Articles | Volume 19, issue 6
Biogeosciences, 19, 1611–1633, 2022
https://doi.org/10.5194/bg-19-1611-2022
Biogeosciences, 19, 1611–1633, 2022
https://doi.org/10.5194/bg-19-1611-2022
Research article
21 Mar 2022
Research article | 21 Mar 2022

Grazing enhances carbon cycling but reduces methane emission during peak growing season in the Siberian Pleistocene Park tundra site

Wolfgang Fischer et al.

Viewed

Total article views: 2,431 (including HTML, PDF, and XML)
HTML PDF XML Total BibTeX EndNote
1,499 901 31 2,431 27 29
  • HTML: 1,499
  • PDF: 901
  • XML: 31
  • Total: 2,431
  • BibTeX: 27
  • EndNote: 29
Views and downloads (calculated since 09 Jun 2021)
Cumulative views and downloads (calculated since 09 Jun 2021)

Viewed (geographical distribution)

Total article views: 2,431 (including HTML, PDF, and XML) Thereof 2,283 with geography defined and 148 with unknown origin.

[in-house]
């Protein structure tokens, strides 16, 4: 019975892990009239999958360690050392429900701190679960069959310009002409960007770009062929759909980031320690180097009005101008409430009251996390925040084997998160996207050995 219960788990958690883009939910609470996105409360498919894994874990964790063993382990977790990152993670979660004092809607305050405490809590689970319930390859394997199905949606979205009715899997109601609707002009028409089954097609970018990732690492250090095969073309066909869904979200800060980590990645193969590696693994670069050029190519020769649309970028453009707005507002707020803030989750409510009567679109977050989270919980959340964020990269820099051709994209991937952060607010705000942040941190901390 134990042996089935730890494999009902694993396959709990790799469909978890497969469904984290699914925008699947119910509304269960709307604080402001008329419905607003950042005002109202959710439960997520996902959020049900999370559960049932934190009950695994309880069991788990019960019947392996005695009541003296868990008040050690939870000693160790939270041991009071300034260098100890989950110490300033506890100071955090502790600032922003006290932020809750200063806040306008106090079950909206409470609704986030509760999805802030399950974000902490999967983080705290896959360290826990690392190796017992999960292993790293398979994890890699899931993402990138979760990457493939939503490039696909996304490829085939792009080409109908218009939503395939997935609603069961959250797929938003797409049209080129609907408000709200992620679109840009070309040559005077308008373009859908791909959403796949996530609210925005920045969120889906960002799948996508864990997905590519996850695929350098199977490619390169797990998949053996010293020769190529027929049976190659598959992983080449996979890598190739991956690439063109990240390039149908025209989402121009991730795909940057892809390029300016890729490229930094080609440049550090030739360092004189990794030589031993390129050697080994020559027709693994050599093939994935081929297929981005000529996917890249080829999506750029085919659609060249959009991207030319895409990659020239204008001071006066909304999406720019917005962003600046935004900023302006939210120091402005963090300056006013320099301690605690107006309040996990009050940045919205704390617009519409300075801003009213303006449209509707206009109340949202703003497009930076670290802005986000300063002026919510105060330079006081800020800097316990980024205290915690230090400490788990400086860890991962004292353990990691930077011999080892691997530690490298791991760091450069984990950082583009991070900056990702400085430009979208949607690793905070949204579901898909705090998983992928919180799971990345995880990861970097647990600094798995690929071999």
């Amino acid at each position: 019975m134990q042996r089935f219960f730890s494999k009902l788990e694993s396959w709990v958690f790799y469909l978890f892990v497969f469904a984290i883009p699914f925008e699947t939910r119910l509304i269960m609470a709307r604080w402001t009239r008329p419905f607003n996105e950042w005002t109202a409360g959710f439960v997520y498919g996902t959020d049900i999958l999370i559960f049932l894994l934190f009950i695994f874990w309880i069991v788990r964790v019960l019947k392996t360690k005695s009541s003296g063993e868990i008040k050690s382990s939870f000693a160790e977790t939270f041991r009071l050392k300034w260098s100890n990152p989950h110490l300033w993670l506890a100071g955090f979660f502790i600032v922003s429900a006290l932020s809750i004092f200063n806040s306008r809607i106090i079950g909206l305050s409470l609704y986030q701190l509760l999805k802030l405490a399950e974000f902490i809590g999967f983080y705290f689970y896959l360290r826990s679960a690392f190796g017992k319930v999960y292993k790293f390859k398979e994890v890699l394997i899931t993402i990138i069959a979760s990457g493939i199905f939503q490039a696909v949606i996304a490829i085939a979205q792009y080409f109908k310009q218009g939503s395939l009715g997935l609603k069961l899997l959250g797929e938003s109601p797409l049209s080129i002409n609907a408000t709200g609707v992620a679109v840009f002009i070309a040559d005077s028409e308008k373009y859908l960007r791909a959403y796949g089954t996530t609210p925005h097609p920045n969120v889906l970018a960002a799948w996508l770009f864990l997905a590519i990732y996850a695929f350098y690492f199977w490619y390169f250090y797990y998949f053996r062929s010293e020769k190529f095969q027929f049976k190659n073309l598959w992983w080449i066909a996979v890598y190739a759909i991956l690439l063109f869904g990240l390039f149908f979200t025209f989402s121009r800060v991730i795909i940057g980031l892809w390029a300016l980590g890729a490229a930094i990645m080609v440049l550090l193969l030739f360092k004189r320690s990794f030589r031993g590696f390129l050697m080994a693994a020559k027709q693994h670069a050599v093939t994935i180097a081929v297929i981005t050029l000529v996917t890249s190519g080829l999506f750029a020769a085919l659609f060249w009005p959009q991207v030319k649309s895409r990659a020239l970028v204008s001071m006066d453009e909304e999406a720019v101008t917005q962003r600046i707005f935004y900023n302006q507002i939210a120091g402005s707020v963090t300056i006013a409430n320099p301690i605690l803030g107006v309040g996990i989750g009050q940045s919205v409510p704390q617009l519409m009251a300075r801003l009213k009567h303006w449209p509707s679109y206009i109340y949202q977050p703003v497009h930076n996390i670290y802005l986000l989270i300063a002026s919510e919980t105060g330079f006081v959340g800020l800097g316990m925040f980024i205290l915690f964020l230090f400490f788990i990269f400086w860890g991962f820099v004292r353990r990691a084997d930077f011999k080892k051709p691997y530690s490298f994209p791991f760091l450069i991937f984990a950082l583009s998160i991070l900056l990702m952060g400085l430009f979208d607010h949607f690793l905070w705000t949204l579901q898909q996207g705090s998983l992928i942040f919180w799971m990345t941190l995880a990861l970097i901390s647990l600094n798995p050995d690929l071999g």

Country # Views %
  • 1
1
 
 
 
 
Latest update: 08 Dec 2022
Download
Short summary
Arctic permafrost ecosystems may release large amounts of carbon under warmer future climates and may therefore accelerate global climate change. Our study investigated how long-term grazing by large animals influenced ecosystem characteristics and carbon budgets at a Siberian permafrost site. Our results demonstrate that such management can contribute to stabilizing ecosystems to keep carbon in the ground, particularly through drying soils and reducing methane emissions.
Altmetrics
Final-revised paper
Preprint